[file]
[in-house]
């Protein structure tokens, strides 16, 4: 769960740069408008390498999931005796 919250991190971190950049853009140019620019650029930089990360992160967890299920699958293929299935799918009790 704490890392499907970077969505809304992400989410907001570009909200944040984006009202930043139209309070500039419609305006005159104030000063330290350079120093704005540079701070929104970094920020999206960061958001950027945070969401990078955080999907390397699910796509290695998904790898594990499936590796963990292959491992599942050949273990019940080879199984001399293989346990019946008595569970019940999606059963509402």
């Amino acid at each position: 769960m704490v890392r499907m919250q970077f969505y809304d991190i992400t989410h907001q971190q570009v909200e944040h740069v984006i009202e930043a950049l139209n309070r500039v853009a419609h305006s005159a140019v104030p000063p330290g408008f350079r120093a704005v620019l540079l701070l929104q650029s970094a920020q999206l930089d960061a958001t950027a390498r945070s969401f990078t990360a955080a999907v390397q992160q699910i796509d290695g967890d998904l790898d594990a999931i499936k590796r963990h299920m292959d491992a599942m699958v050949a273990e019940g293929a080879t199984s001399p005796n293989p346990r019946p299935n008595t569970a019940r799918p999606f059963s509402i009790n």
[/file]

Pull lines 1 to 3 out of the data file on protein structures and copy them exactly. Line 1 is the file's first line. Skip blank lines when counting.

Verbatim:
[in-house]
């Protein structure tokens, strides 16, 4: 769960740069408008390498999931005796 919250991190971190950049853009140019620019650029930089990360992160967890299920699958293929299935799918009790 704490890392499907970077969505809304992400989410907001570009909200944040984006009202930043139209309070500039419609305006005159104030000063330290350079120093704005540079701070929104970094920020999206960061958001950027945070969401990078955080999907390397699910796509290695998904790898594990499936590796963990292959491992599942050949273990019940080879199984001399293989346990019946008595569970019940999606059963509402």
């Amino acid at each position: 769960m704490v890392r499907m919250q970077f969505y809304d991190i992400t989410h907001q971190q570009v909200e944040h740069v984006i009202e930043a950049l139209n309070r500039v853009a419609h305006s005159a140019v104030p000063p330290g408008f350079r120093a704005v620019l540079l701070l929104q650029s970094a920020q999206l930089d960061a958001t950027a390498r945070s969401f990078t990360a955080a999907v390397q992160q699910i796509d290695g967890d998904l790898d594990a999931i499936k590796r963990h299920m292959d491992a599942m699958v050949a273990e019940g293929a080879t199984s001399p005796n293989p346990r019946p299935n008595t569970a019940r799918p999606f059963s509402i009790n």